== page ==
Classic literature has come to mean stories that everyone has every intention of reading—but seldom do. This is unfortunate. Great books, poems, and rhetorical speeches do not require an intellect that is beyond the average gentleman. Great literature does, however, require the time that is beyond a modern gentleman. It, therefore, behooves a modern gentleman to seek out the classic literature that can be consumed in the time he has available. Short stories may be the solution to this problem.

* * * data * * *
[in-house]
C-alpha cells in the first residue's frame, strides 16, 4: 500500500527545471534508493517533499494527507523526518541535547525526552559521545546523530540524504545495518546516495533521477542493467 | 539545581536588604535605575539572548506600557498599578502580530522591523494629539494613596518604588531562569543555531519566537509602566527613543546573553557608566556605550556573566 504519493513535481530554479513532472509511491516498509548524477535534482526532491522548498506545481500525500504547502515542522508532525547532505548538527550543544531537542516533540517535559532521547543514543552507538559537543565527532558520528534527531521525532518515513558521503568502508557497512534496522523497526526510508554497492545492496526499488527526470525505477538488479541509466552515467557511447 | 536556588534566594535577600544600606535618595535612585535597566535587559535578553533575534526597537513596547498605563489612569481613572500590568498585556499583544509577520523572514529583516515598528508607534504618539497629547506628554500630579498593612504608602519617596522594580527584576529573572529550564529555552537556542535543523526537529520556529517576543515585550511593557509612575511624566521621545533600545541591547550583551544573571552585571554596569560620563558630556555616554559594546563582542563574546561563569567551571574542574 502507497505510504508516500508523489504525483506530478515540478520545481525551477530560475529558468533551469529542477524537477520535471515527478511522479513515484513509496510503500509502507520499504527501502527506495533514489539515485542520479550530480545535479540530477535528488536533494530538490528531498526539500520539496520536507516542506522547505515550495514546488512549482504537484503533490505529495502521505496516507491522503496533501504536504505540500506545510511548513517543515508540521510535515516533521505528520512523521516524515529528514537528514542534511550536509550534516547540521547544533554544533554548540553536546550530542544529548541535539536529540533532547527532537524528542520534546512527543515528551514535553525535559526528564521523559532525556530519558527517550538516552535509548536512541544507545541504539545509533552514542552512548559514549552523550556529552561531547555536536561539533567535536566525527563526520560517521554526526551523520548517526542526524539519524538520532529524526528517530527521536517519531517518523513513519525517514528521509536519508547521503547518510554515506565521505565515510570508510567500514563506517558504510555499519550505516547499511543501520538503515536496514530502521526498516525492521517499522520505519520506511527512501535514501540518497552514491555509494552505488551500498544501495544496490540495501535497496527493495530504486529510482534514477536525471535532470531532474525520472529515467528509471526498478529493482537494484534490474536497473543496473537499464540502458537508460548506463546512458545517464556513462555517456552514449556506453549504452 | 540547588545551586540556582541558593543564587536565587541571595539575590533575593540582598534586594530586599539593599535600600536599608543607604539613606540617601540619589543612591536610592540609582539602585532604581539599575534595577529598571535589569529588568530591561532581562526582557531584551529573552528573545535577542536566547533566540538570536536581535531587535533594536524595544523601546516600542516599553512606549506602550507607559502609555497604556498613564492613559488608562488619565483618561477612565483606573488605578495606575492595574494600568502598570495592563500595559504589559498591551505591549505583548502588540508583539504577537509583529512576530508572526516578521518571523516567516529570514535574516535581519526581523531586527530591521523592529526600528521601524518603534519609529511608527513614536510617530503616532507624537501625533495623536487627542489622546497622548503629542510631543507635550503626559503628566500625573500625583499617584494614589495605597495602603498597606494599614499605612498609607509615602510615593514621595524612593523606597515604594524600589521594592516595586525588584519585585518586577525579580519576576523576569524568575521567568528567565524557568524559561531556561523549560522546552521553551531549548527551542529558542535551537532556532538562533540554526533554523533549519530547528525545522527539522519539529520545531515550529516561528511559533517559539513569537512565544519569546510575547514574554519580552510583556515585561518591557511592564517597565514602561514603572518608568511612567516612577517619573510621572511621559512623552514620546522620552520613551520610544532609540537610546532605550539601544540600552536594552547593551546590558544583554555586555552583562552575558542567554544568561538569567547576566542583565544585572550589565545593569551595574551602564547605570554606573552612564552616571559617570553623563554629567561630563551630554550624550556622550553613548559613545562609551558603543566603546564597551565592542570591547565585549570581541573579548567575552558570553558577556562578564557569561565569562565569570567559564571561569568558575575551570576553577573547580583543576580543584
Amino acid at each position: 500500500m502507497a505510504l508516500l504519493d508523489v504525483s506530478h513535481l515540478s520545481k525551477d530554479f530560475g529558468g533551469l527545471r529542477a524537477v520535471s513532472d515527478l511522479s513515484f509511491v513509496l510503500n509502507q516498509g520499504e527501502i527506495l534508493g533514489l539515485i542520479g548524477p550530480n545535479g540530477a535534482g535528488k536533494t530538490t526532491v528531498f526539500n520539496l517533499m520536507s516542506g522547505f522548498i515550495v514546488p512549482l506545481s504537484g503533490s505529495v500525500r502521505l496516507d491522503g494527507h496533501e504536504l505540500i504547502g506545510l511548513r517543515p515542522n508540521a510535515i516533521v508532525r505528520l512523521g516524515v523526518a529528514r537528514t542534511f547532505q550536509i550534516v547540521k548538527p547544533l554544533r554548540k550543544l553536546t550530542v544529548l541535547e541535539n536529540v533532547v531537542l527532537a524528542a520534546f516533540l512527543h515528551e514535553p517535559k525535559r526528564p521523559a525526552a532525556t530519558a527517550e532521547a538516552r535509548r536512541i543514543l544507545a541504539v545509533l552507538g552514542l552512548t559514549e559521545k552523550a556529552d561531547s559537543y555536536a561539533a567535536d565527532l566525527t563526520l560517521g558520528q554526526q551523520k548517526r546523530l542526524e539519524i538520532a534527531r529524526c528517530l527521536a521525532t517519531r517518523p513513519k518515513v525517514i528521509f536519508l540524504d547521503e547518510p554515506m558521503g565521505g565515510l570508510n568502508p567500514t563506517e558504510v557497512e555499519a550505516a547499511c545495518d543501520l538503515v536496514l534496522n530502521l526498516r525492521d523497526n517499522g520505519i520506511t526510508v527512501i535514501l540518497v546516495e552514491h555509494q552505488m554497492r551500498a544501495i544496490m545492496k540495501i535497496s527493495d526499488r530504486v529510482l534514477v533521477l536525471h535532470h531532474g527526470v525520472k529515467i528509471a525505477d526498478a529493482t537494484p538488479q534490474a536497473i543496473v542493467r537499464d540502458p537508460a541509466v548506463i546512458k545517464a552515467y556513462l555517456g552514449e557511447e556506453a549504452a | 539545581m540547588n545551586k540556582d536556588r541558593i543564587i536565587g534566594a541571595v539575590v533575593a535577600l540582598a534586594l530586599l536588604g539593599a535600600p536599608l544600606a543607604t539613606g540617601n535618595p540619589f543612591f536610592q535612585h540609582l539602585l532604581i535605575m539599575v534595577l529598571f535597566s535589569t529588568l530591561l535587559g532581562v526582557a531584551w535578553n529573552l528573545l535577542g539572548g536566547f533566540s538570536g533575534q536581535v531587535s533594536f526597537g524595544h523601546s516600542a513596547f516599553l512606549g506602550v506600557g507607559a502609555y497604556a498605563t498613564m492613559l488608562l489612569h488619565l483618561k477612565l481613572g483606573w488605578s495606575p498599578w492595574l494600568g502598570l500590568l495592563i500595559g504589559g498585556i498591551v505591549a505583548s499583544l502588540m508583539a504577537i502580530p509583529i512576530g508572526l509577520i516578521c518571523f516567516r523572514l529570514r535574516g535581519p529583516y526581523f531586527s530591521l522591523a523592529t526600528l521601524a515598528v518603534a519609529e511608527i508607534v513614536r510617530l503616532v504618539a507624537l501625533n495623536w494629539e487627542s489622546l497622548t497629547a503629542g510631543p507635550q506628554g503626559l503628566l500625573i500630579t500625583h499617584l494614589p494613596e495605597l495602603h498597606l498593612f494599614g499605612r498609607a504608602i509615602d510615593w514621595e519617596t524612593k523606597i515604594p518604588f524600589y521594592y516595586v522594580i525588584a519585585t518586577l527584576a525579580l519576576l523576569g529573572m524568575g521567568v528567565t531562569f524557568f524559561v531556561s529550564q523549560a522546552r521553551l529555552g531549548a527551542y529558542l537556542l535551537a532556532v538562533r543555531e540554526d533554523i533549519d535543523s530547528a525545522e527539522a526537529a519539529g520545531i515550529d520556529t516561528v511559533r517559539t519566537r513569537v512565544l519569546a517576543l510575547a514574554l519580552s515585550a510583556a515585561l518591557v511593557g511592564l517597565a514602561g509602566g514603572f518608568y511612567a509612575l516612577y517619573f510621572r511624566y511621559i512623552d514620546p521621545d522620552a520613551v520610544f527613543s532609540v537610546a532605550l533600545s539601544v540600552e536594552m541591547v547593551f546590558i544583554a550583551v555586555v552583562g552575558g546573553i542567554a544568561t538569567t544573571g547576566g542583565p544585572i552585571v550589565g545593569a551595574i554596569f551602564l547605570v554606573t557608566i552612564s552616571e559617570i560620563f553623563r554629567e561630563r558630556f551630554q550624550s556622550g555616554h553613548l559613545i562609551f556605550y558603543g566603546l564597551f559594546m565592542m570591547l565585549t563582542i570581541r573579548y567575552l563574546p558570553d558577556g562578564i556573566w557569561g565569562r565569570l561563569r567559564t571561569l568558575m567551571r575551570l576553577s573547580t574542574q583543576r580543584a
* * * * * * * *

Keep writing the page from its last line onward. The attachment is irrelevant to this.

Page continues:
The mid-winter weather has caused me to ruminate on the blustery winds, grey skies, and occasional drifts of snow that are so common to mid-January. And during my ruminations my mind wanders back to the classic and very short story–To Build a Fire–a story that has always haunted me during the winter months. I find it to be an exquisitely humbling reminder of how the wild, and indeed life itself, is not kind or unkind, has no inherent virtue of fairness, and is equal only so far as its quotas of death. I will now be quite, so that you have the time to read this very classic piece.